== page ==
When the selections have been made, a slow-motion and usually gory scene will follow. Unfortunately, you only have a limited number of Action Points that can be used each time (usually enough for three or four shots), before you must wait for these to regenerate. Although V.A.T.S. is optional, and you can simply point and shoot as in a regular First-Person Shooter, the guns look and feel so unimpressive outside of the V.A.T.S. system, that you may as well be blowing spitballs at enemies.


Battles tend to dissolve into a routine of using V.A.T.S. and then running, hiding or evading whilst your Action Points replenish, then popping out to use V.A.T.S. again. Despite this, the over-the-top violence, the uniqueness of V.A.T.S. and the variety of weapons and foes to use them on, somehow manage to keep combat enjoyable despite its potential repetitiveness.

That said, the enemy A.I. is somewhat lacking, as almost every adversary will blindly run towards the player whilst attacking, and will vary rarely attempt any advanced tactics like retreating or seeking cover. The animation also leaves something to be desired, as robotic movements aren’t ideal for any assailant, besides those that are actually robotic of course…

Thankfully, Bethesda have provided the player with the possibility of occasionally avoiding combat through the development of alternative skills such as lock picking, hacking and persuasion. Fallout 3 has much more traditional system of progression than Oblivion, with Experience Points being awarded for kills, quest completions and exploration. With each successive Experience Level gained, points can be assigned to various attributes ranging from Repair to Science to Strength.


Speaking of strengths, that of Fallout 3 has to be the script and wonderfully inventive quests. Dialogue, voice-acting and facial expressions and variety have been much improved over Oblivion, and the sheer freedom of choice to do Good or Evil deeds is almost overwhelming. In fact, Fallout 3 allows the player to express themselves morally in far more profound ways than other titles like Mass Effect and Fable 2, neither of which included the option at one point to sell an innocent child into slavery.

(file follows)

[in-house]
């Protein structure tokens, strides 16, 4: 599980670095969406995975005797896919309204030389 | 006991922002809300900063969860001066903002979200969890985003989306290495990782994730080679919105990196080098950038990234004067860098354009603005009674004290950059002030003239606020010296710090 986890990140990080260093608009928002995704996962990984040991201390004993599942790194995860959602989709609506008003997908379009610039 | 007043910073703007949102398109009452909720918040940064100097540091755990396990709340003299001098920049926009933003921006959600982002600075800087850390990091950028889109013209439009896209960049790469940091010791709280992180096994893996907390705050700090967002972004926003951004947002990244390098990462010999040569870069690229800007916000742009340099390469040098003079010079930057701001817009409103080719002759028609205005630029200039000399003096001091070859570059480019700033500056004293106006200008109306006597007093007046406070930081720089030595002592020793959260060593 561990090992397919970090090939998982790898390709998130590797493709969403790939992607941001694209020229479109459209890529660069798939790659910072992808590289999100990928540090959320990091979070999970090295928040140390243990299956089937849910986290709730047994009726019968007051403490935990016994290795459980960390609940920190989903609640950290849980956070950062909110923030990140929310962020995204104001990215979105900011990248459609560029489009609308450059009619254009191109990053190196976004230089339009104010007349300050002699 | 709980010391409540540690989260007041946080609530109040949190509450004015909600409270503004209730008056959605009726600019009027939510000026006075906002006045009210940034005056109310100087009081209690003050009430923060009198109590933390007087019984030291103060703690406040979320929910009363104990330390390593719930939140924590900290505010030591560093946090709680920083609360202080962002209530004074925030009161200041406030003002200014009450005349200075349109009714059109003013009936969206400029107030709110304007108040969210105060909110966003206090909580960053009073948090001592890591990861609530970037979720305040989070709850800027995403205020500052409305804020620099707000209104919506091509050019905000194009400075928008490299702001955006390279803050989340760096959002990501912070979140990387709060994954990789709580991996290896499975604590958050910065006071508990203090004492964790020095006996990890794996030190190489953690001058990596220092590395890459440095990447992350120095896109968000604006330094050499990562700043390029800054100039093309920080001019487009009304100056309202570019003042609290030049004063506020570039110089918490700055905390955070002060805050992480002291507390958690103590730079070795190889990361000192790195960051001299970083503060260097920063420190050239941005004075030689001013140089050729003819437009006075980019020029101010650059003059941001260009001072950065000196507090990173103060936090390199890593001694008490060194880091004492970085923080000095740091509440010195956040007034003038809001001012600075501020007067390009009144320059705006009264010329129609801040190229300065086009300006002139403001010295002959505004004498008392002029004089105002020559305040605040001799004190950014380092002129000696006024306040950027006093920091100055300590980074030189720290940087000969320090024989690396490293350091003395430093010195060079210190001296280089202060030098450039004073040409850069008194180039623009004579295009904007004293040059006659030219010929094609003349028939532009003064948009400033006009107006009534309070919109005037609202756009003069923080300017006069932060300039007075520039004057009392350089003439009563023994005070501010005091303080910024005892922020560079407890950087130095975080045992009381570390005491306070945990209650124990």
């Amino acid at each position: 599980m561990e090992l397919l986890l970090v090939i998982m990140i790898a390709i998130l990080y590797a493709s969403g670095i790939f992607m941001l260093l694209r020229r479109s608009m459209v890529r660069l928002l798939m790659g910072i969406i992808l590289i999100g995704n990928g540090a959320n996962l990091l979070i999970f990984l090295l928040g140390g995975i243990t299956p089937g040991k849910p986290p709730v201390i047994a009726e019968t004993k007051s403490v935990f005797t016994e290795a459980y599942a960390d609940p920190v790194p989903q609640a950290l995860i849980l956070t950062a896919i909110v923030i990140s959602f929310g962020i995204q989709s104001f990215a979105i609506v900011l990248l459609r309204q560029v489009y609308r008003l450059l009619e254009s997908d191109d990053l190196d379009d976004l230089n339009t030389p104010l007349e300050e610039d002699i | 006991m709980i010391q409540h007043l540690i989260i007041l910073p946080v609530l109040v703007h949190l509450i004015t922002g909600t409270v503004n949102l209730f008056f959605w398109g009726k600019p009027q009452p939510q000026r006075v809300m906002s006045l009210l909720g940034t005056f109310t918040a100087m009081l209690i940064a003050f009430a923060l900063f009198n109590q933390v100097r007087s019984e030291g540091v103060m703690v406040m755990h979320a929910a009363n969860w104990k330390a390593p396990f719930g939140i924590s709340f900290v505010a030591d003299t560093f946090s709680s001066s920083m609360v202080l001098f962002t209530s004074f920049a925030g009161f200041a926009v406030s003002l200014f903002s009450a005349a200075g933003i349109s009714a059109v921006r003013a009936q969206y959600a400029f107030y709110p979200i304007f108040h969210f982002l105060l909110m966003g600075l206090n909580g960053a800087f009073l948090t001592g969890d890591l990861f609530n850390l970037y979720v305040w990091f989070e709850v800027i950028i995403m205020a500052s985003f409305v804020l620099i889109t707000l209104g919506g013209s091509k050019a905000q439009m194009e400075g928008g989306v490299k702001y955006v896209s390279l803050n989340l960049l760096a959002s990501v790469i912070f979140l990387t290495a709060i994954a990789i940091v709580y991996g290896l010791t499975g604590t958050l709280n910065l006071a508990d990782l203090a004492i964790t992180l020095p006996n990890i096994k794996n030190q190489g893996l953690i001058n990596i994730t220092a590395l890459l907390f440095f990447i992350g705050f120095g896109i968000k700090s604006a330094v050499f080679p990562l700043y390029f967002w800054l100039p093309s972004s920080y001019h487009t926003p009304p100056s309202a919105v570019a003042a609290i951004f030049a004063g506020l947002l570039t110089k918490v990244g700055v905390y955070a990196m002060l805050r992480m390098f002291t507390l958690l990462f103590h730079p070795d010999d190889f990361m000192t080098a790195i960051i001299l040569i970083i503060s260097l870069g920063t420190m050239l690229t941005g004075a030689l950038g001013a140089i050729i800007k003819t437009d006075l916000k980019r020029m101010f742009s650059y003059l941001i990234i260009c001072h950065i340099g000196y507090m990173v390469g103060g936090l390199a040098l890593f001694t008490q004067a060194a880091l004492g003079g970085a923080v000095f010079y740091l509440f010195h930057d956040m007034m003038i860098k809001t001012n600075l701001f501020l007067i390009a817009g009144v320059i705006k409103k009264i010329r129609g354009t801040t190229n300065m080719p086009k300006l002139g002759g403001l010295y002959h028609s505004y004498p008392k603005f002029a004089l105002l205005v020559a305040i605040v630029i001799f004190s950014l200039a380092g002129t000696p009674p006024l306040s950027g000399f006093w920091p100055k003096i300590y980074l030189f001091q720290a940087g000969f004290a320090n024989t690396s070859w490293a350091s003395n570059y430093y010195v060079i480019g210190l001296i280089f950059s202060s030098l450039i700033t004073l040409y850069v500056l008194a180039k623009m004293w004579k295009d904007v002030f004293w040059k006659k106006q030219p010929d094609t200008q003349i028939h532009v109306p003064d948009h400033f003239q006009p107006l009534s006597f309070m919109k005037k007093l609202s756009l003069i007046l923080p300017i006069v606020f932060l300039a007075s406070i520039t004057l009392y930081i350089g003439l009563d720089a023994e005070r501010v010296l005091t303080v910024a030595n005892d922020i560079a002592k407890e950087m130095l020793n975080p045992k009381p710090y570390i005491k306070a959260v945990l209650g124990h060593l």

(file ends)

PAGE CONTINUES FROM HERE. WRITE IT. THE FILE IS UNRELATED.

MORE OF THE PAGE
Although there’s nothing stopping the player from sticking resolutely to the main quest of finding their father, and completing the game in around 20 hours, they’d be doing themselves a disservice as some of the most interesting scenarios arise from the many optional side-quests. There are around 20 major side-quests, some of which will take over an hour to finish, and all of which are excellently designed and varied.
Also there are many, many more minor side-quests that you may not even come across. This is a huge world that Bethesda have created, and as with Oblivion it’s likely you won’t have seen everything even after 100 hours of gaming.

I was fortunate enough to not come across any bugs in my playthrough of the game, although many other players have reported glitches that range from the hilarious to the gamebreaking. Luckily, you can save the game at any time, so any errors whether made by the player or the programming can be swiftly reverted providing to remember to save often.


Fallout 3 is an admirable achievement for Bethesda. It’s a game that provides action, adventure, exploration, interaction and excitement in a beautifully realised Armageddon that provides so many unexpected moments, but somehow manages to remain consistent and believable. Regardless of the sometimes-weak combat, this is role-playing at its finest. It’s almost enough to make you wish that those damn Communists would hurry up and drop the bomb!

9 out of 10